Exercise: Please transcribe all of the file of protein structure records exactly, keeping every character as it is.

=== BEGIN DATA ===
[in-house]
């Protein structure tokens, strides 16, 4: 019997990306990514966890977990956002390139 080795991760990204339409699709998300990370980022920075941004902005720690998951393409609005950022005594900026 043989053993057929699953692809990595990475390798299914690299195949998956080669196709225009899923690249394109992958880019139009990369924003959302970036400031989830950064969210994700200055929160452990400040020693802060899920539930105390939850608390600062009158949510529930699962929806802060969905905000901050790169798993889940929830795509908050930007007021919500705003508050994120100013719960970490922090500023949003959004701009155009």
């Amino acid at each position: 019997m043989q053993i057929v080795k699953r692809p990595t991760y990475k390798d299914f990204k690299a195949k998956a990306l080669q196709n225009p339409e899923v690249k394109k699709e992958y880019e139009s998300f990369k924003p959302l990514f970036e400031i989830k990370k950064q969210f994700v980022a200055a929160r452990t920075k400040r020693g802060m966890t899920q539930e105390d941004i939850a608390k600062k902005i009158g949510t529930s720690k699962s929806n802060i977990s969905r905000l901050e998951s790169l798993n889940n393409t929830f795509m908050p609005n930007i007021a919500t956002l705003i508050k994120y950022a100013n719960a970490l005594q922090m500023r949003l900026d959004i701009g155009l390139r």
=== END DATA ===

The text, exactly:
[in-house]
């Protein structure tokens, strides 16, 4: 019997990306990514966890977990956002390139 080795991760990204339409699709998300990370980022920075941004902005720690998951393409609005950022005594900026 043989053993057929699953692809990595990475390798299914690299195949998956080669196709225009899923690249394109992958880019139009990369924003959302970036400031989830950064969210994700200055929160452990400040020693802060899920539930105390939850608390600062009158949510529930699962929806802060969905905000901050790169798993889940929830795509908050930007007021919500705003508050994120100013719960970490922090500023949003959004701009155009």
């Amino acid at each position: 019997m043989q053993i057929v080795k699953r692809p990595t991760y990475k390798d299914f990204k690299a195949k998956a990306l080669q196709n225009p339409e899923v690249k394109k699709e992958y880019e139009s998300f990369k924003p959302l990514f970036e400031i989830k990370k950064q969210f994700v980022a200055a929160r452990t920075k400040r020693g802060m966890t899920q539930e105390d941004i939850a608390k600062k902005i009158g949510t529930s720690k699962s929806n802060i977990s969905r905000l901050e998951s790169l798993n889940n393409t929830f795509m908050p609005n930007i007021a919500t956002l705003i508050k994120y950022a100013n719960a970490l005594q922090m500023r949003l900026d959004i701009g155009l390139r």